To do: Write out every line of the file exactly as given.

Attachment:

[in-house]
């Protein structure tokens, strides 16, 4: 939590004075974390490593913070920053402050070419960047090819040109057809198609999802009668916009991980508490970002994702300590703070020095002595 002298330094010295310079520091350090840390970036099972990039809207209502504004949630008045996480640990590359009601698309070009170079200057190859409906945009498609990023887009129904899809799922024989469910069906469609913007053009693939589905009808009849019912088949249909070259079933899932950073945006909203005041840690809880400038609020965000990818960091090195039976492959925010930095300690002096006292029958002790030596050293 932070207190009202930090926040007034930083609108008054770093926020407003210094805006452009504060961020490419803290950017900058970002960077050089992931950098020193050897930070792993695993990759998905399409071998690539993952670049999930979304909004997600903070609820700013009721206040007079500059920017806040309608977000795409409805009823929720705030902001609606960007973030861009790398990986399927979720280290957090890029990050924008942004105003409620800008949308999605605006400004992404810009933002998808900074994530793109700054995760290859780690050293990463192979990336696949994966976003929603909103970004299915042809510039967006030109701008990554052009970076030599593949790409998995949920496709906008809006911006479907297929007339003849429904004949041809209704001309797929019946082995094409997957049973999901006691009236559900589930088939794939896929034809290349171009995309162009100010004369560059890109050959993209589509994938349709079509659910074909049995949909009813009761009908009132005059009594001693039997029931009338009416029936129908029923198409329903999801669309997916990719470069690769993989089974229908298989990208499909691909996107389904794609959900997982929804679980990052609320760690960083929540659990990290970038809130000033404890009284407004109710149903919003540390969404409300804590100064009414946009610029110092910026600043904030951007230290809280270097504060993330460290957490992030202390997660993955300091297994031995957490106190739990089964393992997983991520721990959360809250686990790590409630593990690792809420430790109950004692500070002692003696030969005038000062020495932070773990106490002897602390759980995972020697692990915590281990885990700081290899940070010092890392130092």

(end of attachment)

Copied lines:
[in-house]
């Protein structure tokens, strides 16, 4: 939590004075974390490593913070920053402050070419960047090819040109057809198609999802009668916009991980508490970002994702300590703070020095002595 002298330094010295310079520091350090840390970036099972990039809207209502504004949630008045996480640990590359009601698309070009170079200057190859409906945009498609990023887009129904899809799922024989469910069906469609913007053009693939589905009808009849019912088949249909070259079933899932950073945006909203005041840690809880400038609020965000990818960091090195039976492959925010930095300690002096006292029958002790030596050293 932070207190009202930090926040007034930083609108008054770093926020407003210094805006452009504060961020490419803290950017900058970002960077050089992931950098020193050897930070792993695993990759998905399409071998690539993952670049999930979304909004997600903070609820700013009721206040007079500059920017806040309608977000795409409805009823929720705030902001609606960007973030861009790398990986399927979720280290957090890029990050924008942004105003409620800008949308999605605006400004992404810009933002998808900074994530793109700054995760290859780690050293990463192979990336696949994966976003929603909103970004299915042809510039967006030109701008990554052009970076030599593949790409998995949920496709906008809006911006479907297929007339003849429904004949041809209704001309797929019946082995094409997957049973999901006691009236559900589930088939794939896929034809290349171009995309162009100010004369560059890109050959993209589509994938349709079509659910074909049995949909009813009761009908009132005059009594001693039997029931009338009416029936129908029923198409329903999801669309997916990719470069690769993989089974229908298989990208499909691909996107389904794609959900997982929804679980990052609320760690960083929540659990990290970038809130000033404890009284407004109710149903919003540390969404409300804590100064009414946009610029110092910026600043904030951007230290809280270097504060993330460290957490992030202390997660993955300091297994031995957490106190739990089964393992997983991520721990959360809250686990790590409630593990690792809420430790109950004692500070002692003696030969005038000062020495932070773990106490002897602390759980995972020697692990915590281990885990700081290899940070010092890392130092």